Welcome to Hell: A Caregiver's Nightmare

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Know Your Audience

“We’re listening.”

“To me? What do you want from me?” I cry, my voice rising. Perhaps I am more afraid that I cared to admit. All I think is, ‘There must have been some mistake…What a weird dream.’

“We’re listening.”

“But I didn’t say anything,” I whisper, while I wonder, ‘Are they listening to my thoughts? Can they do that?’

“We’re listening.”

“Why am I here?”

I wait. Nothing. I consider moving, trying to leave the futon, but I immediately know that would be a bad idea. So far nothing terrible has happened; why chance it? I briefly consider going back to sleep. But I’m not tired. I feel more awake than I have felt in a long time actually. More alive. I feel…well, like how I used to. Before.

“We’re listening.”

“Fine! I will just talk and talk and talk until I say the magic word and you let me go,” I holler. I take a breath and blurt out the next thing that comes to mind, “I saw a dog riding a skateboard once.” I cup my hand over my mouth. But there is no response. “Ha! I have no idea why that just popped into my head, but there it is. Can’t take it back now. Nope, sometimes you just can’t take things back, even if you wish to. What? What was that?” There is nothing.

Hell is deceitful.

“Sorry, I thought you said something,” I say, while thinking, ‘I wish I had my flashlight. All those years of checking the batteries and making sure it’s accessible from my bed in case of an emergency – what a waste. Of course it wouldn’t be here when I actually need it!’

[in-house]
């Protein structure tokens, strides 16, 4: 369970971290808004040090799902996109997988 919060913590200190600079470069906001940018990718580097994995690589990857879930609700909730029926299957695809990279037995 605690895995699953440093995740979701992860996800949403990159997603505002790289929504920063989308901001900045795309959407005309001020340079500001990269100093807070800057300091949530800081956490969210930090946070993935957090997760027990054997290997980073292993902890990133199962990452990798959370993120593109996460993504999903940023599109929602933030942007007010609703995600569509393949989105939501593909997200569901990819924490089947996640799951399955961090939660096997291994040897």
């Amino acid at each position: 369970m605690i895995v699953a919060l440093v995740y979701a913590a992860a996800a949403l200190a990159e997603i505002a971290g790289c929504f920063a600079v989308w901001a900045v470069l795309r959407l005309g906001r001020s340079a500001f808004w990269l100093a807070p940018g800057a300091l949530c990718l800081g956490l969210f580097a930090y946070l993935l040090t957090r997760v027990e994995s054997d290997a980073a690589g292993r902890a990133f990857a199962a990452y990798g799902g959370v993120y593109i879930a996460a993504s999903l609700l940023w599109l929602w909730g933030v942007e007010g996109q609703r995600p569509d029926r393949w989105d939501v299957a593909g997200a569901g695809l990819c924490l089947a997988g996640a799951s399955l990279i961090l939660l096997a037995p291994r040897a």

“I don’t like to talk much myself. Honest,” I say, as I keep talking. “Nope, never say anything. They come after me and I don’t say a thing. I just let it happen. That’s what my mom would say: ‘just let it happen.’ Huh, I wonder…I just wonder what she would say to me now. I wonder if this qualifies as a ‘pickle.’ ‘Well you’ve gotten yourself into quite a pickle now, haven’t you?’ she’d ask. And, you know, I always hated when she said that. She was so self-righteous about it. It was…like she knew you were in trouble and she knew exactly how you could get out of trouble but she simply would not stoop to actually sharing the solution with you. She just wanted you to know that she knew you were in trouble.”

Am I in trouble? Are you going to hurt me?” I ask, this time tilting my head up and aiming my voice at where I imagine the PA system would be, in the upper right corner of the room, a holdover from my memories of homeroom announcements in high school.

No answer. At least I’m not disappointed this time. I take a deep breath. “Ok, so you say you’re listening. Alright, here’s a story for you.” I adjust myself again on the futon, settle in.

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